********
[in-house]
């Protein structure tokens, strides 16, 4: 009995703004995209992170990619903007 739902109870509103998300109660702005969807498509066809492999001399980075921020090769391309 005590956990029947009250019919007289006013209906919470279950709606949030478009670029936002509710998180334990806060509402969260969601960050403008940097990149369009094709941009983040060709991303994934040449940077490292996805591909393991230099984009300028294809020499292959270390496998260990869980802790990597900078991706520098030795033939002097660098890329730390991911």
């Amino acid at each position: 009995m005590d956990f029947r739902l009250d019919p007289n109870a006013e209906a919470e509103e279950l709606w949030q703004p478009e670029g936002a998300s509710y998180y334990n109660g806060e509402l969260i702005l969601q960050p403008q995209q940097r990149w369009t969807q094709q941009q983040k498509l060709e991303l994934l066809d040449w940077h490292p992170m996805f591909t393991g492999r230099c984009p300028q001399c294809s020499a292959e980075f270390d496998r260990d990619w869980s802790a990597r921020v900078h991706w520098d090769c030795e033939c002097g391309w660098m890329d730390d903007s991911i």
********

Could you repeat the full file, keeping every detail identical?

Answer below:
[in-house]
């Protein structure tokens, strides 16, 4: 009995703004995209992170990619903007 739902109870509103998300109660702005969807498509066809492999001399980075921020090769391309 005590956990029947009250019919007289006013209906919470279950709606949030478009670029936002509710998180334990806060509402969260969601960050403008940097990149369009094709941009983040060709991303994934040449940077490292996805591909393991230099984009300028294809020499292959270390496998260990869980802790990597900078991706520098030795033939002097660098890329730390991911």
């Amino acid at each position: 009995m005590d956990f029947r739902l009250d019919p007289n109870a006013e209906a919470e509103e279950l709606w949030q703004p478009e670029g936002a998300s509710y998180y334990n109660g806060e509402l969260i702005l969601q960050p403008q995209q940097r990149w369009t969807q094709q941009q983040k498509l060709e991303l994934l066809d040449w940077h490292p992170m996805f591909t393991g492999r230099c984009p300028q001399c294809s020499a292959e980075f270390d496998r260990d990619w869980s802790a990597r921020v900078h991706w520098d090769c030795e033939c002097g391309w660098m890329d730390d903007s991911i």